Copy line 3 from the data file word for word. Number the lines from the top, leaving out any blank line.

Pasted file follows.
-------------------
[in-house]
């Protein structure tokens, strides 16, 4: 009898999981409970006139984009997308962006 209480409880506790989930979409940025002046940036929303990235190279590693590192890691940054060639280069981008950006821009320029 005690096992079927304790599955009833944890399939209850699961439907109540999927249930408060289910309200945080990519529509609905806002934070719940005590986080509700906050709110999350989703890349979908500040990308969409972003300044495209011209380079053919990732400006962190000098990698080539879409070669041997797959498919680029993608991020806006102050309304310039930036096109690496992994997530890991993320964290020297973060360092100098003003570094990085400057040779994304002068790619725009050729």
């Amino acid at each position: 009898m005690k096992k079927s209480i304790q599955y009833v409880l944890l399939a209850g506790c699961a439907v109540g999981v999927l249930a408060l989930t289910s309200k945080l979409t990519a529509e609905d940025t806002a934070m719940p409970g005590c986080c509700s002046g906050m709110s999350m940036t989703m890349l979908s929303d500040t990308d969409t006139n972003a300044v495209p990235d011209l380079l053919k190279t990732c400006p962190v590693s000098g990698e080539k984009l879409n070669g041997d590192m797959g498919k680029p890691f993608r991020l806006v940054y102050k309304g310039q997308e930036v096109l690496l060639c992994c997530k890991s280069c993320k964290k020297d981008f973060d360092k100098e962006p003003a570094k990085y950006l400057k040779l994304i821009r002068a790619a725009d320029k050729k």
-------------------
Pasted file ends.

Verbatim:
């Amino acid at each position: 009898m005690k096992k079927s209480i304790q599955y009833v409880l944890l399939a209850g506790c699961a439907v109540g999981v999927l249930a408060l989930t289910s309200k945080l979409t990519a529509e609905d940025t806002a934070m719940p409970g005590c986080c509700s002046g906050m709110s999350m940036t989703m890349l979908s929303d500040t990308d969409t006139n972003a300044v495209p990235d011209l380079l053919k190279t990732c400006p962190v590693s000098g990698e080539k984009l879409n070669g041997d590192m797959g498919k680029p890691f993608r991020l806006v940054y102050k309304g310039q997308e930036v096109l690496l060639c992994c997530k890991s280069c993320k964290k020297d981008f973060d360092k100098e962006p003003a570094k990085y950006l400057k040779l994304i821009r002068a790619a725009d320029k050729k």